A year ago, if you’d told me I’d be writing this post, have my own blog, use Twitter regularly, and have not one, but two Facebook pages, I’d have collapsed in laughter. But, 12 months is a very long time when it comes to social media.
I am, by nature and habit, an introvert. On Myers-Briggs, I’m so far into the “I” corner it’s hard to tell me from the corner. My first job was in radio, where you can hide behind a microphone, never having to face your audience. It’s no accident that my career now is internal communications, the ghostwriter of all those memos and talking points that are credited to leadership.
Online, I was what was known as a lurker. No matter how much I loved “The X-Files” or “Buffy the Vampire Slayer” and reading fan reactions to those shows on forums like Television Without Pity, I never once joined the conversation. No fanboy theory or argument over canon was ever compelling enough to make me jump in with my own opinion, sign my name, and publish it online. The potential loss of privacy seemed too great to risk. Everyone knows this electronic stuff lives forever. “The Truth Is Out There,” and, years down the line, I didn’t want to be confronted by something from my past I might regret.
What I didn’t recognize back then was that by not joining in, I was missing out on being part of a community.
This was brought home to me when I became an independent consultant. After a while, you miss the collegiality of the business world and the opportunity to brainstorm ideas.
That’s when I decided to start a blog.
It definitely wasn’t a “Julie & Julia” kind of thing. I wasn’t hoping to make a dime or get a book contract. I just wanted a place where I could noodle on three decades of experiences in the business, listen to what others had to say about writing and corporate communications, and chat about books. Very quietly. Over here in the corner.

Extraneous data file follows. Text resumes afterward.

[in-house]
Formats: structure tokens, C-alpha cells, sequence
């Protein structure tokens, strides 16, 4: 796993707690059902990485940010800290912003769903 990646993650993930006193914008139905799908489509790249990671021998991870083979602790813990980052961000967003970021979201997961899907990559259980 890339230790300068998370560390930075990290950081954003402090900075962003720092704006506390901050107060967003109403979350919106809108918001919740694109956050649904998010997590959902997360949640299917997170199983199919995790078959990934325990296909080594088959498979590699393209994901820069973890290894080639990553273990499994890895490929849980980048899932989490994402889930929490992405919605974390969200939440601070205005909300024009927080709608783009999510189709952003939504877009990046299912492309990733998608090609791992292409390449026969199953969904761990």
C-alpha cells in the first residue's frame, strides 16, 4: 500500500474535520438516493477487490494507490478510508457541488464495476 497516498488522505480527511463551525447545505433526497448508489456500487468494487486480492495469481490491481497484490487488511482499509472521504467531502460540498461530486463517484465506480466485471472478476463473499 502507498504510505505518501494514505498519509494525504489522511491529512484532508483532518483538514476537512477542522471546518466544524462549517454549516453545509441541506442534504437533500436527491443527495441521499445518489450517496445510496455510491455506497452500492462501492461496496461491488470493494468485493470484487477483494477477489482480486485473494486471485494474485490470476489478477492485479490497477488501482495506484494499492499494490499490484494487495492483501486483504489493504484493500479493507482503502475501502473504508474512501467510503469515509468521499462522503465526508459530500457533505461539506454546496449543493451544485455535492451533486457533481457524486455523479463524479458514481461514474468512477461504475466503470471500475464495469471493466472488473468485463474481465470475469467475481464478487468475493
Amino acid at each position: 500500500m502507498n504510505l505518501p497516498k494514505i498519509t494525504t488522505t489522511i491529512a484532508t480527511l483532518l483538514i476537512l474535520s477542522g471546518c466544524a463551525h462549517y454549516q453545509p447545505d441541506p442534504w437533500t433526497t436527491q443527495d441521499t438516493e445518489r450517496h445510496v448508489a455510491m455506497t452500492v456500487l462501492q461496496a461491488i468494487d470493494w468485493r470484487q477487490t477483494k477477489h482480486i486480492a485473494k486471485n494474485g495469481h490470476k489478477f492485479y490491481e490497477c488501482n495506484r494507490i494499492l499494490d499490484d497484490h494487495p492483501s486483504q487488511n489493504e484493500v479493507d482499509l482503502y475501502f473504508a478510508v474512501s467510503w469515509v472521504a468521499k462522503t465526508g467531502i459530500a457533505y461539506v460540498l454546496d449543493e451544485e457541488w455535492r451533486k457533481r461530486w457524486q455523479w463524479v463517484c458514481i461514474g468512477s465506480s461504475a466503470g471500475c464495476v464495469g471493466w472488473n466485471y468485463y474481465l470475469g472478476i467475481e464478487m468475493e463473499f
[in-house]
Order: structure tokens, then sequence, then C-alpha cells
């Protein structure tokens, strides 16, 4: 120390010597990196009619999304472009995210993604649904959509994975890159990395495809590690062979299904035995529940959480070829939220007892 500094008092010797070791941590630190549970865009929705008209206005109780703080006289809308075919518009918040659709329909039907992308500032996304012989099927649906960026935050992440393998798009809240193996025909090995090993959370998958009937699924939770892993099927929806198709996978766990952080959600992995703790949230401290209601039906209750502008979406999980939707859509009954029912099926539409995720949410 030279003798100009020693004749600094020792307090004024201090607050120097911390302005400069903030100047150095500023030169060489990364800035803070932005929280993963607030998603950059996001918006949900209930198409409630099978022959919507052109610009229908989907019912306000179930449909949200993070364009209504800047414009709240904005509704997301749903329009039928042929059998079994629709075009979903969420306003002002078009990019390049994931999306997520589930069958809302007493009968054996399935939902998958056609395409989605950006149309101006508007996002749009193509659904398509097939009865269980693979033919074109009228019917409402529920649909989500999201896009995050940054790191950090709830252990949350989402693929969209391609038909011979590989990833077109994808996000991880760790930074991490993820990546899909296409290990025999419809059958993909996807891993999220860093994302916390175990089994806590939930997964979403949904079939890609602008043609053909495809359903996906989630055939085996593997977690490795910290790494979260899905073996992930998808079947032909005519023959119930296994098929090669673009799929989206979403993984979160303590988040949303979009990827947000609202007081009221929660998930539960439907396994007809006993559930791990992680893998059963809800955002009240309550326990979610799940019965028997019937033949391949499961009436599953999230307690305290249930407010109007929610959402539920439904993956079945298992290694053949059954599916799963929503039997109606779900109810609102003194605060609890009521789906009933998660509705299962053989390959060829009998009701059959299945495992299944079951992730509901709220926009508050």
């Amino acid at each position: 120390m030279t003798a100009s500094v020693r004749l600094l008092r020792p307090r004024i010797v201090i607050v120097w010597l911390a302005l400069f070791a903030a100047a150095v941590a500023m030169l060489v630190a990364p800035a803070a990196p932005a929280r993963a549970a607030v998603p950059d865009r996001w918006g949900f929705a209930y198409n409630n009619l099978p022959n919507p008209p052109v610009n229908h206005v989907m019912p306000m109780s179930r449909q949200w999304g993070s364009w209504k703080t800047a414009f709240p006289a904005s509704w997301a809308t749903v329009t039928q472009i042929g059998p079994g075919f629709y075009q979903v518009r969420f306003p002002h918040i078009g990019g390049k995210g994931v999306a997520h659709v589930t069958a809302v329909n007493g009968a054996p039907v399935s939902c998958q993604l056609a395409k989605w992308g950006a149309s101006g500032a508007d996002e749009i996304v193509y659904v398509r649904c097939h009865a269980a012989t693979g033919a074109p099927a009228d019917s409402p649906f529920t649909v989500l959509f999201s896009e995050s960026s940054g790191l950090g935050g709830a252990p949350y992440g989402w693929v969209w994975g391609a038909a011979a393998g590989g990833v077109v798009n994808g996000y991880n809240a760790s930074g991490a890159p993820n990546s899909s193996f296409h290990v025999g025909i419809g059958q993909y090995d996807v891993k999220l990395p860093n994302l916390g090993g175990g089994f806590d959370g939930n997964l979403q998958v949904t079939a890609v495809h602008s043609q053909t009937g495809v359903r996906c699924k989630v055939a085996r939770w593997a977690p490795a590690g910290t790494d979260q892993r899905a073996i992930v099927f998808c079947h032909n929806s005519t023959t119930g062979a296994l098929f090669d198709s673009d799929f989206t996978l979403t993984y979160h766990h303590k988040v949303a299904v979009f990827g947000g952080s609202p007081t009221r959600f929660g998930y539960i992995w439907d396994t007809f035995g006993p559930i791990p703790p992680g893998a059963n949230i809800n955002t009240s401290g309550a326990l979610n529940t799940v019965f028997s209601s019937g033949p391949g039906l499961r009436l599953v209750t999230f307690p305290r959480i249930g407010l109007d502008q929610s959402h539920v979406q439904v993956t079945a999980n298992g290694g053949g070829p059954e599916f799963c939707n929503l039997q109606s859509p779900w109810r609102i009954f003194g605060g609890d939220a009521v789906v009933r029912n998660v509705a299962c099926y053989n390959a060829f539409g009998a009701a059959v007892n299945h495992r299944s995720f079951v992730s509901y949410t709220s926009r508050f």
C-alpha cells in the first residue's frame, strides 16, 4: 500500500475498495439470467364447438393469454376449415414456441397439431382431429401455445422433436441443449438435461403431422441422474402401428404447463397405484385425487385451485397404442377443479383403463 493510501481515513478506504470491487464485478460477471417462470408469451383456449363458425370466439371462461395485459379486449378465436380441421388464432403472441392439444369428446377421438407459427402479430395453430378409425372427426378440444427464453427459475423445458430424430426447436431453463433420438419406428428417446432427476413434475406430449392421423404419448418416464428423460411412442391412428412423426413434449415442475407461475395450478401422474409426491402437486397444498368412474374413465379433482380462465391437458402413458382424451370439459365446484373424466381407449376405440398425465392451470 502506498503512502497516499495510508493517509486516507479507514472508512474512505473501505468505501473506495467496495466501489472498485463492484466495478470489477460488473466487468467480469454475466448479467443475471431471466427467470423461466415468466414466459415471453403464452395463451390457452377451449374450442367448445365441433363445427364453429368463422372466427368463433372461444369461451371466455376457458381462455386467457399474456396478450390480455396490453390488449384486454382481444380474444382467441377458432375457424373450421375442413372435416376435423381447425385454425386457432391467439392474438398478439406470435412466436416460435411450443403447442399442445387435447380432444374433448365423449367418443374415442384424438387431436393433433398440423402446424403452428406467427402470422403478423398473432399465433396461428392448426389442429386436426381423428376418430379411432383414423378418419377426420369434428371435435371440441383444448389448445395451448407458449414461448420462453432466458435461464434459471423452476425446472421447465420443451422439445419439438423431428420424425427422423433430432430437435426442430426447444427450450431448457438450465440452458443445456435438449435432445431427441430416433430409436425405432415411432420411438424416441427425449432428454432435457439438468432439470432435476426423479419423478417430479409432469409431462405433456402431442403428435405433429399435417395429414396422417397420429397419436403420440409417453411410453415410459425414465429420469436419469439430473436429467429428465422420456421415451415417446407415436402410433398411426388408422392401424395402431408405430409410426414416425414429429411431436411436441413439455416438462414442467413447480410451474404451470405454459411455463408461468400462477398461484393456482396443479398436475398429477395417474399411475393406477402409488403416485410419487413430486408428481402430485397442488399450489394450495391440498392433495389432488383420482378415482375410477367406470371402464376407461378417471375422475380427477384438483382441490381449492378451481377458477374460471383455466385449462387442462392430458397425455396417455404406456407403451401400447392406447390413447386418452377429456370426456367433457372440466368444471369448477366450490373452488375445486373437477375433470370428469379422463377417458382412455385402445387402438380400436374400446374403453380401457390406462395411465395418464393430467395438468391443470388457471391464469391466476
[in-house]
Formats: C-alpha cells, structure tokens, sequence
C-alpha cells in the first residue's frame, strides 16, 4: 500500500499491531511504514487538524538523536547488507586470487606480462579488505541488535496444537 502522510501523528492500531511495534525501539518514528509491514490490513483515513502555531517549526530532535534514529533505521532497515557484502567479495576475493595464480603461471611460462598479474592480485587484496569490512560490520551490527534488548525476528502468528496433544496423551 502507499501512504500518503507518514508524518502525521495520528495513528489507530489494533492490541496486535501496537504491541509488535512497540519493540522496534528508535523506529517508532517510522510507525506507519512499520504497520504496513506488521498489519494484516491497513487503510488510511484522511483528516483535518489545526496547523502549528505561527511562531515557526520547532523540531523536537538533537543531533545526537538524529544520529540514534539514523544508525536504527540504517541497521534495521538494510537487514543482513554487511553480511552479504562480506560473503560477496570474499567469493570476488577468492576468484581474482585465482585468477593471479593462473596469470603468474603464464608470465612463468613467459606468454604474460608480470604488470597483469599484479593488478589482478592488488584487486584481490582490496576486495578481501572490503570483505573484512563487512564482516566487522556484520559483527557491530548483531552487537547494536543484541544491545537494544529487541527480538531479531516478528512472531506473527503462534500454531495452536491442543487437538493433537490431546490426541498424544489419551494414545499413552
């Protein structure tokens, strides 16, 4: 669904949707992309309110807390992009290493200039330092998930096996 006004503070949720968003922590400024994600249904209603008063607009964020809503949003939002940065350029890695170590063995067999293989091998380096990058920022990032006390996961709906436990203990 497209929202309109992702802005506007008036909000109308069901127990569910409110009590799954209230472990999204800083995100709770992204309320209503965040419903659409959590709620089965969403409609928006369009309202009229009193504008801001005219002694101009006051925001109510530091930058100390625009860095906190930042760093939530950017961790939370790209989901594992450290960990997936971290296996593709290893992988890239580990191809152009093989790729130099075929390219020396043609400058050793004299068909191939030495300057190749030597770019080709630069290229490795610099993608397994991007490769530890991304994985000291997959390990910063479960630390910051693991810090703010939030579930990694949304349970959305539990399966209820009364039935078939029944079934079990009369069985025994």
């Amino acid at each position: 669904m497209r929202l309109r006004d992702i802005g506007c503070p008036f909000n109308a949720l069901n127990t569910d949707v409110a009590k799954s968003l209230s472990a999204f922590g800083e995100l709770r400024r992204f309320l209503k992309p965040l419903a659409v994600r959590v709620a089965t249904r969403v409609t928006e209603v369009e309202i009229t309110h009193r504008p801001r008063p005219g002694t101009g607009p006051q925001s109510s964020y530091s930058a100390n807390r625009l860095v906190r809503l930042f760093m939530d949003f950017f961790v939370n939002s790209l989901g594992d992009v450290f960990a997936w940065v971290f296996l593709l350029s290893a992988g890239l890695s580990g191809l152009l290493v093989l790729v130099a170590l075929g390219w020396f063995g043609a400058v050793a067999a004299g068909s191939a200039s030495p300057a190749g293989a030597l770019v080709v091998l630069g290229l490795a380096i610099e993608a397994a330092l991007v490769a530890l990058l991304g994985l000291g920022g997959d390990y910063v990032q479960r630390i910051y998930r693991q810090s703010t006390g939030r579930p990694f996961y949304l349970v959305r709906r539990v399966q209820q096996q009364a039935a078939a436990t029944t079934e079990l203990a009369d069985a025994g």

I signed up for an online blogging class to jump start the endeavor and get advice on platforms and promotion. That swiftly led to another class on social media. To my horror, both classes required that we comment on blogs. Every week. Using our real names. A prerequisite for the social media class was a Twitter account.
Oh, the horror. The horror.
I realized I was either going to have to drop the classes or take my introverted self by the hand and leap. And, so I leaped, and it’s been a powerful learning experience.
How I Learned to Stop Worrying and Love to Blog
I was asked to write about successes and the resources I’ve discovered since I started blogging. In many ways, they are one and the same.
What I found was a welcoming, generous community willing to take the time to guide me around things like best practices, online etiquette and the share-and-share-alike approach to community support.
This crowd is particularly gentle with newbies where other media communities often are cliquish. I hope the social media community never loses that attitude. We all start somewhere. You may be the savviest Facebook user and not really “get” Google+. You may have had great success using social channels for external audiences, but grow frustrated by trying to launch social tools internally – with all the requirements for buy-in, Legal and HR approval, restrictive policies, and full-scale training. Every time a channel is introduced or updated, we all become beginners again. How we’re treated as beginners matters – it is integral to the quality, cohesiveness and enjoyment of the community.
There was a point, about five months in, when I felt like the content well had run dry. The more I studied my blog stats, though, the more I was astounded. Not by the number of page views – my blog has a fairly niche audience – but by the regular visits from people who hailed from Malaysia, Russia, Saudi Arabia, Bulgaria, and India.